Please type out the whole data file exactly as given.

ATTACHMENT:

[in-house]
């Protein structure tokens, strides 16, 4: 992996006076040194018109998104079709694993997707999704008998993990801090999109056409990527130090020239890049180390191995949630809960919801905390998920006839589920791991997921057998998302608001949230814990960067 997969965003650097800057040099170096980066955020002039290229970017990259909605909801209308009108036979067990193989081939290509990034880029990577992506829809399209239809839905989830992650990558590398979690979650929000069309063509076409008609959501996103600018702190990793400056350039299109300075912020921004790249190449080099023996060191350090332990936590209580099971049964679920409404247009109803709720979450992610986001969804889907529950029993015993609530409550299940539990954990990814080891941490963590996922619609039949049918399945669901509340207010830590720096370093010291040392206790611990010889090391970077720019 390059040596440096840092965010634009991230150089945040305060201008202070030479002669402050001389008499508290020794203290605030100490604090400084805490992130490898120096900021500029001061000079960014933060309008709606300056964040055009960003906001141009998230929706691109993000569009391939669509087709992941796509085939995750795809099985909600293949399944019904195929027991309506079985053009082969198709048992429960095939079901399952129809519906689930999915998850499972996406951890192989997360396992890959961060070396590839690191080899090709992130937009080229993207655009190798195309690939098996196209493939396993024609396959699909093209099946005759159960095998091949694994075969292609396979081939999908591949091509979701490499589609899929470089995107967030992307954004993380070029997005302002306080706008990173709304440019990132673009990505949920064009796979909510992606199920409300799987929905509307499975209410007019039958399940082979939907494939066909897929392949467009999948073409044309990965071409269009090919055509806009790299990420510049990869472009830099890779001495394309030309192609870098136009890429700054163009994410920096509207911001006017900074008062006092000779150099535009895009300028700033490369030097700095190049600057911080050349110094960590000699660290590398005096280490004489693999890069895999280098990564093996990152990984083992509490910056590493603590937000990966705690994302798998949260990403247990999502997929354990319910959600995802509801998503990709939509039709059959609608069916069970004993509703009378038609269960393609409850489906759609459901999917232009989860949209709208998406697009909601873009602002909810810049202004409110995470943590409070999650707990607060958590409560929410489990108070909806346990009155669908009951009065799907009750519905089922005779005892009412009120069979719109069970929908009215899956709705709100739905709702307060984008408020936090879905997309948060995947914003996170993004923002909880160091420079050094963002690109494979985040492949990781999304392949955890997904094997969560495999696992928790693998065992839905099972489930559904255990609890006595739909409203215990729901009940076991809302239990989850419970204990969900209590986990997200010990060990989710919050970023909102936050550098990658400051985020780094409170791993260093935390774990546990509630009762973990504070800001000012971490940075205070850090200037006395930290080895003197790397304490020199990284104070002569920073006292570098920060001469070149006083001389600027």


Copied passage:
[in-house]
């Protein structure tokens, strides 16, 4: 992996006076040194018109998104079709694993997707999704008998993990801090999109056409990527130090020239890049180390191995949630809960919801905390998920006839589920791991997921057998998302608001949230814990960067 997969965003650097800057040099170096980066955020002039290229970017990259909605909801209308009108036979067990193989081939290509990034880029990577992506829809399209239809839905989830992650990558590398979690979650929000069309063509076409008609959501996103600018702190990793400056350039299109300075912020921004790249190449080099023996060191350090332990936590209580099971049964679920409404247009109803709720979450992610986001969804889907529950029993015993609530409550299940539990954990990814080891941490963590996922619609039949049918399945669901509340207010830590720096370093010291040392206790611990010889090391970077720019 390059040596440096840092965010634009991230150089945040305060201008202070030479002669402050001389008499508290020794203290605030100490604090400084805490992130490898120096900021500029001061000079960014933060309008709606300056964040055009960003906001141009998230929706691109993000569009391939669509087709992941796509085939995750795809099985909600293949399944019904195929027991309506079985053009082969198709048992429960095939079901399952129809519906689930999915998850499972996406951890192989997360396992890959961060070396590839690191080899090709992130937009080229993207655009190798195309690939098996196209493939396993024609396959699909093209099946005759159960095998091949694994075969292609396979081939999908591949091509979701490499589609899929470089995107967030992307954004993380070029997005302002306080706008990173709304440019990132673009990505949920064009796979909510992606199920409300799987929905509307499975209410007019039958399940082979939907494939066909897929392949467009999948073409044309990965071409269009090919055509806009790299990420510049990869472009830099890779001495394309030309192609870098136009890429700054163009994410920096509207911001006017900074008062006092000779150099535009895009300028700033490369030097700095190049600057911080050349110094960590000699660290590398005096280490004489693999890069895999280098990564093996990152990984083992509490910056590493603590937000990966705690994302798998949260990403247990999502997929354990319910959600995802509801998503990709939509039709059959609608069916069970004993509703009378038609269960393609409850489906759609459901999917232009989860949209709208998406697009909601873009602002909810810049202004409110995470943590409070999650707990607060958590409560929410489990108070909806346990009155669908009951009065799907009750519905089922005779005892009412009120069979719109069970929908009215899956709705709100739905709702307060984008408020936090879905997309948060995947914003996170993004923002909880160091420079050094963002690109494979985040492949990781999304392949955890997904094997969560495999696992928790693998065992839905099972489930559904255990609890006595739909409203215990729901009940076991809302239990989850419970204990969900209590986990997200010990060990989710919050970023909102936050550098990658400051985020780094409170791993260093935390774990546990509630009762973990504070800001000012971490940075205070850090200037006395930290080895003197790397304490020199990284104070002569920073006292570098920060001469070149006083001389600027």